I had a lot of caps in those days with all kinds of names on them. I also had a couple of hard hats that I wore around equipment like backhoes and loaders or felling trees.
Question is.......why "those days"? Just don't wear any kind of hat anymore?

Along with her felt and straw, my wife loves wearing a baseball cap. I love it when she wears any of the three.

A person doesn't have to be working a ranch or active member in a rodeo association to wear a cowboy hat or even a baseball cap. A person can simply like the look, as wife and I both do. But, then again, we are big fans of both ranching/ranchers and rodeo.
 

Faster horses

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Oh my goodness! Burnt River Canyon and on down through the Hereford Valley is rattlesnake paradise. When I worked around that area it was our after-work evening pastime going out for a drive to kill rattlesnakes and red diggers. Rye Valley and Gold Ridge is another area I wore my knee-high boots with loose straight-leg jeans covering the shaft. I took a couple of strikes in my 70 years but never pierced my boots.

To return to the hat/cap discussion in those days I wore my 20X custom which was 50% real beaver and I had shaped a bit like my Indian great grandfather's fashion and the rest like my family's cowboy tradition except 4" brim. The tradition was a 5" brim since it started with the Arizona desert side of the family back in the 1800s. I had a straw one made by a guy in Mexico in that tradition. It was great for blocking the sun, but that brim caught way too much wind, and once I moved up to the river, where the wind is almost daily, it became a problem. I was never into the chin string thing.

My other favorite hat was a leather one I made from scraps that were leftover from my custom boots made by an old maker in Baker City. I was visiting friends there and the heel came off my old Lucchese and he fixed it and he had just finished a pair of boots that spoke to me so I laid down a month's wages and ordered a pair. Western-style high top lace-up with a 2 1/4" "cowboy" heel and a little decoration to girl them up. He also had made a hat, so I asked to buy leather for making my own. He obliged with scraps and I paid for some nice softer leather to make a pair of high top lace-up moccasins.

I had a lot of caps in those days with all kinds of names on them. I also had a couple of hard hats that I wore around equipment like backhoes and loaders or felling trees.

A little spontaneous improvisational poetry about beaver cowboy hats for your pleasure this fine morning.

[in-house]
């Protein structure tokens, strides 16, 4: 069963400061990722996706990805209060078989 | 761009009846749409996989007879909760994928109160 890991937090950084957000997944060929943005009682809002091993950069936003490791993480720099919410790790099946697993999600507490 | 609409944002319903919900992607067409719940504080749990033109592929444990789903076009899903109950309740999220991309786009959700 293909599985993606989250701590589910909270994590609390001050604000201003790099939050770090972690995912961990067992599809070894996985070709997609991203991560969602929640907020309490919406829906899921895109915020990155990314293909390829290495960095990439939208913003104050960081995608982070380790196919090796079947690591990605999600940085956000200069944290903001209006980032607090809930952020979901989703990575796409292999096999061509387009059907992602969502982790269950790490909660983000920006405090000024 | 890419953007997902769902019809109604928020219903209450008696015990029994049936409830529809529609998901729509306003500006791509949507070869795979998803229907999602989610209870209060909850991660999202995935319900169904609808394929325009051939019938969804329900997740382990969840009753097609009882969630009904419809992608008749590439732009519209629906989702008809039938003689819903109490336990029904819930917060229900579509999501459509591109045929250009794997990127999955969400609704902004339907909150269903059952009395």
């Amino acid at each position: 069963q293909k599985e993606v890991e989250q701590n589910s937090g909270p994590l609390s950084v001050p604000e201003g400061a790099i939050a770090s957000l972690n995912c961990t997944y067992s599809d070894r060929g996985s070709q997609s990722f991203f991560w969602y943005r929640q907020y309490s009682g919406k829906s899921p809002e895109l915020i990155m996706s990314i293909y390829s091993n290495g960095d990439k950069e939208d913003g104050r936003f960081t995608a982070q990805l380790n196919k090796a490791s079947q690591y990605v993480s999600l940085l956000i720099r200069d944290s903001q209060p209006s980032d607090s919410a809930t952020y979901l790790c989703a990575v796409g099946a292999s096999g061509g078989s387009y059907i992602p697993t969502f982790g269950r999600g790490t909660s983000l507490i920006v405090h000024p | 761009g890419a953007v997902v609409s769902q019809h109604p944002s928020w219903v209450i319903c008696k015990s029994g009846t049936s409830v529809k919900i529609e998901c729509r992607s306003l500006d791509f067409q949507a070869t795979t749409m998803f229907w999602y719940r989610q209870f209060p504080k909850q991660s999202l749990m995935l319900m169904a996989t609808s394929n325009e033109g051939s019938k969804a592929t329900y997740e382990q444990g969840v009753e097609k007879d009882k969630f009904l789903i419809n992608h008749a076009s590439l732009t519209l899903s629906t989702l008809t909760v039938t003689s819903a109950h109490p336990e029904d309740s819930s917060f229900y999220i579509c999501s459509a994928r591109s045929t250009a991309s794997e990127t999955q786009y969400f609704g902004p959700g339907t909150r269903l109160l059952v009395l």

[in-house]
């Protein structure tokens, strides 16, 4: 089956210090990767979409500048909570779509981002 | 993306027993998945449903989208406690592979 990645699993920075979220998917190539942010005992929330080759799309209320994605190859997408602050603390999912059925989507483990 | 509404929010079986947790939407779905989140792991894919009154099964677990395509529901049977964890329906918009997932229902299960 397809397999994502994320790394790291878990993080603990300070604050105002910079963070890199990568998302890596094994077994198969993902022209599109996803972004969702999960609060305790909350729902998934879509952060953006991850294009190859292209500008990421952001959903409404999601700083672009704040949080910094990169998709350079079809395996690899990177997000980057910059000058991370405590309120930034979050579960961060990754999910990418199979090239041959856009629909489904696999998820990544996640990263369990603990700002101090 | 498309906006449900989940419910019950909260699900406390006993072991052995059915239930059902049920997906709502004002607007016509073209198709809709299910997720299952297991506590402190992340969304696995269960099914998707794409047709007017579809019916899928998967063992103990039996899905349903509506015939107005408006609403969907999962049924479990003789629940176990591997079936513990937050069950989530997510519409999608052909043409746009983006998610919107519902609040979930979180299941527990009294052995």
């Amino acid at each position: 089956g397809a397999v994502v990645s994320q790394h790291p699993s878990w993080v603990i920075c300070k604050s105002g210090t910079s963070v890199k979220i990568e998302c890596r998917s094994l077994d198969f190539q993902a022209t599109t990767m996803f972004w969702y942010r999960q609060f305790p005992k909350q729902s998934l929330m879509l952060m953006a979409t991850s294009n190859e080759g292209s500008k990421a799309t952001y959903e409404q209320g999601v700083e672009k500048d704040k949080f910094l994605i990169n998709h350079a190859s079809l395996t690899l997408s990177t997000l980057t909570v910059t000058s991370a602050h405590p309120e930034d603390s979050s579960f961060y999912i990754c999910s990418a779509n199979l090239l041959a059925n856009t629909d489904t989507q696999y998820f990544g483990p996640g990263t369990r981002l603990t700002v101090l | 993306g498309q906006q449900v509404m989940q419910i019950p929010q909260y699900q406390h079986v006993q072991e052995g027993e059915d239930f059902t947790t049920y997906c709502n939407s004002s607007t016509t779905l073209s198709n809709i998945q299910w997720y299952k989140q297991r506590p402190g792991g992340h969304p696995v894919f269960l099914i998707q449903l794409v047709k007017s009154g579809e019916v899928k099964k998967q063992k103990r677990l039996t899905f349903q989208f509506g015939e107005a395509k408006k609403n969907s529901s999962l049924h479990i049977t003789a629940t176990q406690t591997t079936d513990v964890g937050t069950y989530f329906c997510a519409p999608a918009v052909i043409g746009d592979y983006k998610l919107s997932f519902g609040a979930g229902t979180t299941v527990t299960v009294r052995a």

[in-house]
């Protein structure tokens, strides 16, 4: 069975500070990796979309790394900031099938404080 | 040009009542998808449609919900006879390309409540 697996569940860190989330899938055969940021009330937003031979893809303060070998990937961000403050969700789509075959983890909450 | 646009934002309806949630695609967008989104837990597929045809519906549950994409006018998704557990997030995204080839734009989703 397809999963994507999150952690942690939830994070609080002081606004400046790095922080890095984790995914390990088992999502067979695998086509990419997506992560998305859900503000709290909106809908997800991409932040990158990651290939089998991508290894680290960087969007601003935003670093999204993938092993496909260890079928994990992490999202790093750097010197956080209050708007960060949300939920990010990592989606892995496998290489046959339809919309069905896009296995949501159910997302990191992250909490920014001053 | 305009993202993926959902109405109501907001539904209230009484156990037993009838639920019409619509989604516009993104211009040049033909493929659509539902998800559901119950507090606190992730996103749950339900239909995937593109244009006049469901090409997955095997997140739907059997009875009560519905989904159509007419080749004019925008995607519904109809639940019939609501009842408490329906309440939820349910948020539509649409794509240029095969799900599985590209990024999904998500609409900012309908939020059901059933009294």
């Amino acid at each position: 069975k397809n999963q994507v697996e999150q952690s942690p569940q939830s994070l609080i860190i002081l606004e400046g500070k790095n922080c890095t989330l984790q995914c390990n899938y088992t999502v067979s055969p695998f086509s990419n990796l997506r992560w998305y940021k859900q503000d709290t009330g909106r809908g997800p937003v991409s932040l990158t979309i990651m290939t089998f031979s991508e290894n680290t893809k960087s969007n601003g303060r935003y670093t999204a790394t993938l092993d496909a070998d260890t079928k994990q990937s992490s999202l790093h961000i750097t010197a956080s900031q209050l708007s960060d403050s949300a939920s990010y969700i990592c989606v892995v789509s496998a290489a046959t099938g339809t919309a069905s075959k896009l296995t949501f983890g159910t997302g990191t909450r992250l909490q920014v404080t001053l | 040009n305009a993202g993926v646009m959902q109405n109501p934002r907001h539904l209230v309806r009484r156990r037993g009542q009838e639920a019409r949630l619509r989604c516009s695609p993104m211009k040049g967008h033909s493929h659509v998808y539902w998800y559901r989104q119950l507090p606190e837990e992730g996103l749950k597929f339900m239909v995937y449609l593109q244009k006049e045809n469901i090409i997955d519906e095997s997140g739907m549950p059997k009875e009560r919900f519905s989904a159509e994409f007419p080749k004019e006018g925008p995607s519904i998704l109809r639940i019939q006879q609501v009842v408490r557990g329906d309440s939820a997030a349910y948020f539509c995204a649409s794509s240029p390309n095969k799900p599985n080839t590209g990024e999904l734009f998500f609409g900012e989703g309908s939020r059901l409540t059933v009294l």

Rodent Headwear
by Faye Fox 03/29/2021

Why the fame for a beaver made hat
They are just rodents, a big wood knawing rat
They are sought by many of both sexes
From the north in Montana to the tip of Texas

20X is 50% beaver with other added felt
Save up some more and get a matching belt
The genuine thing is money well spent
Even if it cost your wages and your monthly rent

Real beaver sheds water better than a bunkhouse roof
Handy this is during a storm when you are out on the hoof
Compare that to soggy saturated wool felt hat
It is like putting out the dog and letting in the cat

Puzzling me most is fine beaver hats worn at the opery
With a chin string hanging down it looks a bit slopery
Assessing the chin string from where I sit
I feel no breeze, so what use is it?
That was great!! Do you have any photos of the boots and hat that you mentioned earlier? It would be neat to see them.
 

Cody-n-Nancy

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Back in Oct 2019, before this virus crap hit, we had dinner, and was listening to a great country-western band, at a local nightclub here. They were playing George Strait, Garth Brooks, Brooks & Dunn, etc. music. Wearing our Wrangler jeans and the rest, including our black felts. Anyway, as we left, I asked this one lady, whom we noticed was an excellent dancer, "so where's your cowboy hat?". She told wife and I, "got tired of having it knocked off while dancing, so leave it at home now."

Before I met my wife, she was wearing either a felt or straw to every square dance she went to, along with going line dancing sometimes. She loved wearing her hat. Never got it knocked off and I never knocked it off.

So, don't know who this lady has been dancing with, but the men should be more careful. LOL
 

Mountain Cowgirl

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Question is.......why "those days"? Just don't wear any kind of hat anymore?

Along with her felt and straw, my wife loves wearing a baseball cap. I love it when she wears any of the three.